I was originally going to write this post last Thursday when these events took place, but I ended up putting it on the backburner because of all the other writing that I had to do. Last night at the softball game I was covering, however, something happened that hammered home that I needed to write this blog.
It was the fourth inning of the game, and the sky had been cloudy all game long. It started raining in the top half of the inning, but by the bottom of the fourth, it was absolutely pouring. As I was standing there under a tree to take shelter from the deluge, the sun came out. The contrast of the rain pouring down on the field with the sun shining onto the players was an incredibly surreal sight, and it really pounded into my head just how lucky I am to be writing professionally, because it means that I am truly doing something that I love. If I wasn’t, then I never would have experienced that moment of raw beauty, and I am better off for having done so.
Anyway, nearly 200 word preface aside, here is the blog that I should have written last week:
The 7:00am wakeup call comes early for a night owl like me, but it rarely feels earlier than it did on this Thursday morning.
The reason for that was that the Chicago Blackhawks had played the previous night, beating the Detroit Red Wings 4-1. In my capacity as the writer of the NBC Chicago blog “Madhouse Enforcer”, I had to pound out a recap of the game in as short a time as possible, which I did while sitting at a friend’s house with a hot tub beckoning unto me like a siren to a sailor.
Then, after several beers and a bit of writing outlines before bed, I fell asleep around 2am. Hence, the 7am wakeup call was a shrill reminder that the world waits for no man, no matter how dreamy his job may be.
My day began like many others do, with a quick breakfast of toast and milk, masticated quickly and done in front of a computer, just like many of my other day-to-day activities. While I was eating, I put the finishing touches on an article about how Hawks defenseman Duncan Keith had shut down Wings forward Pavel Datsyuk, and while it wasn’t my longest article ever at only 317 words, it still took me a bit of effort to get it ready for posting on the web.
After finishing that article, I would normally have dove right into reading the day’s headlines to generate more story ideas, but unfortunately, there was family business to attend to. My wife’s uncle had passed away the previous week, and she and I had to leave for the funeral at 8am. So after a quick shower and one last perusal of Twitter to see if anything newsworthy had popped up, we headed up to Markham.
As many of you know, funerals are always emotionally draining experiences, and Ray’s service was no exception. He was a great man with a ton of friends and family who wanted to celebrate his life and to say goodbye, and the service was a poignant reminder of what he held dear in his life. His standing as a pillar in both the Phillips family and the church community in Markham was made abundantly clear by the proceedings, and the whole ceremony really reminded me that what we do on this Earth really does echo beyond our lifespan.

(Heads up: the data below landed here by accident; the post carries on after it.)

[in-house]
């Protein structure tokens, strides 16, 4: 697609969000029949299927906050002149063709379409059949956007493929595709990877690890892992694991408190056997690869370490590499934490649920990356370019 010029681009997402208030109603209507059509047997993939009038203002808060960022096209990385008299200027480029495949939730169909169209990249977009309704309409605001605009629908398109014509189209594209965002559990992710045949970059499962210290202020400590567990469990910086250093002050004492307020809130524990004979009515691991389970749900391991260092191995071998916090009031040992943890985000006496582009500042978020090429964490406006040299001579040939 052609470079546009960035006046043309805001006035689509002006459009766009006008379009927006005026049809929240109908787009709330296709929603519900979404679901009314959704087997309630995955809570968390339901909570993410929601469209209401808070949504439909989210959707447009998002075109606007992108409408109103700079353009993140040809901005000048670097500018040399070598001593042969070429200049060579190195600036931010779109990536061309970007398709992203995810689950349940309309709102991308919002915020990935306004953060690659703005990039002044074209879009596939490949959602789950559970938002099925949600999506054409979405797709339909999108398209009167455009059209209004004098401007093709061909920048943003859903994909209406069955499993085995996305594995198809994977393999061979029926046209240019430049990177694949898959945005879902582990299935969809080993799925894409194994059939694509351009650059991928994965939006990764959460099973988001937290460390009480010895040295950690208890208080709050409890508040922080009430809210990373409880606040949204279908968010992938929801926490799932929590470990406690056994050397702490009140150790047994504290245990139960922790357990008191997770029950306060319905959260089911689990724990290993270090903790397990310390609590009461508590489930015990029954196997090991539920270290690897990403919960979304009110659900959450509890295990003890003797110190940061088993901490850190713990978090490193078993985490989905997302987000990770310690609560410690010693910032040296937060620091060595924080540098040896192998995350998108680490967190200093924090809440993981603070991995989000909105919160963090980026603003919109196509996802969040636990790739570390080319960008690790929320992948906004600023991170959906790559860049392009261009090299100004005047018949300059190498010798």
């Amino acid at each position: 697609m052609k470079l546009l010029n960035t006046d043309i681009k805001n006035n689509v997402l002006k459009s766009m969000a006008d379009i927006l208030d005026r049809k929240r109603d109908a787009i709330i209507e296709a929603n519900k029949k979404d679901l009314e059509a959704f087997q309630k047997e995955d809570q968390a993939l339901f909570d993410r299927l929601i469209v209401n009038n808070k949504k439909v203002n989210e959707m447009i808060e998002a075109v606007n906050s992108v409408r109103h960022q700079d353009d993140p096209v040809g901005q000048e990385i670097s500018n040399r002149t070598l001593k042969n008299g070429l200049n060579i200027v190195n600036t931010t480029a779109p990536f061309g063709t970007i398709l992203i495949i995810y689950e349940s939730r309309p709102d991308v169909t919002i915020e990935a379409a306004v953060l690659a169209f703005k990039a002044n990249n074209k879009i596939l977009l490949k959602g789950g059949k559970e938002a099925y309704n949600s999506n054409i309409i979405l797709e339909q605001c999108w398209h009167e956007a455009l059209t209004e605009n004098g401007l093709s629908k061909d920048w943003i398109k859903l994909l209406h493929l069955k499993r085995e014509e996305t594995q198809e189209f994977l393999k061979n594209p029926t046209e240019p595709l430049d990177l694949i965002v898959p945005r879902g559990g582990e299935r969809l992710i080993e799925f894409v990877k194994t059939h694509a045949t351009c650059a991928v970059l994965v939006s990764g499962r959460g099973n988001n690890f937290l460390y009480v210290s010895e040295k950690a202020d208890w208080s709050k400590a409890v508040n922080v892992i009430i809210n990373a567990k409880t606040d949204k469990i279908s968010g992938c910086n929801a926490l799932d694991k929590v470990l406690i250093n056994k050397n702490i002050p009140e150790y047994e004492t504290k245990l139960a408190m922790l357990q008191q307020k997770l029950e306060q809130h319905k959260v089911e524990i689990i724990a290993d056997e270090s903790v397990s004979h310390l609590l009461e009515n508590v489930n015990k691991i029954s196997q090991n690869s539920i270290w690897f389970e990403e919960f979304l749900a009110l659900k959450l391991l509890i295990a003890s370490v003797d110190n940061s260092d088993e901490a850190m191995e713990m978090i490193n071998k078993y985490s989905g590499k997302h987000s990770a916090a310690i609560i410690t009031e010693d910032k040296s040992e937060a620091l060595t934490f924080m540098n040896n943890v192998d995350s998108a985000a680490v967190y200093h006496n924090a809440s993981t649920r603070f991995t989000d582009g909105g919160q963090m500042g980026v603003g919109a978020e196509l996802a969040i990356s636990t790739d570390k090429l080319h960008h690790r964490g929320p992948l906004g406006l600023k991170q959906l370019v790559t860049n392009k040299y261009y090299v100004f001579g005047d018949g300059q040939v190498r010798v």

With those kind of mournful feelings and philosophical wonderings clanking around in my head, I unfortunately had to snap back into work mode. That’s because as soon as I left the church, I was due to have a conference call with my web editor Andrew Greiner and the sports executive producer for NBC Chicago, Geoff Glick. Loosening my tie and setting the cruise control on I-57, I waited for the phone call, and eventually it came through.
After a morning of sadness, my spirits were lifted considerably by the call. Glick said that he was very happy with the work I was doing (always a good morale booster, no matter your occupation), and talked to me at length about exploring opportunities to go to Blackhawks practices and games as the playoffs continued. Needless to say, the prospect of doing those things excited me, and I got off the phone with him in just enough time to pull into my driveway.
At 12:30pm, I sat down to lunch and, of course, pulled out the computer and started pounding away at an article for the blog. Patrick Kane had been announced as a nominee for the Lady Byng award, and those types of articles have been generating solid traffic. It also gave me an opportunity to grab a factoid out of my brain about the last Blackhawk to win the award, Stan Mikita. He had promised his daughter that he would start to behave himself on the ice, and a season after racking up a slew of penalty minutes and fighting majors, Mikita won the award, given to the player who best blends sportsmanship with excellent play.
It took me about a half hour to track down citation for the anecdote, but by 1pm, there was no time to be satisfied with the work I had done thus far in the day. I had to start heading towards Heyworth, Illinois, as part of my second job: freelance writing for a newspaper based in Watseka. There was a sectional meet for boys track that afternoon, which meant a hectic afternoon, to say the least.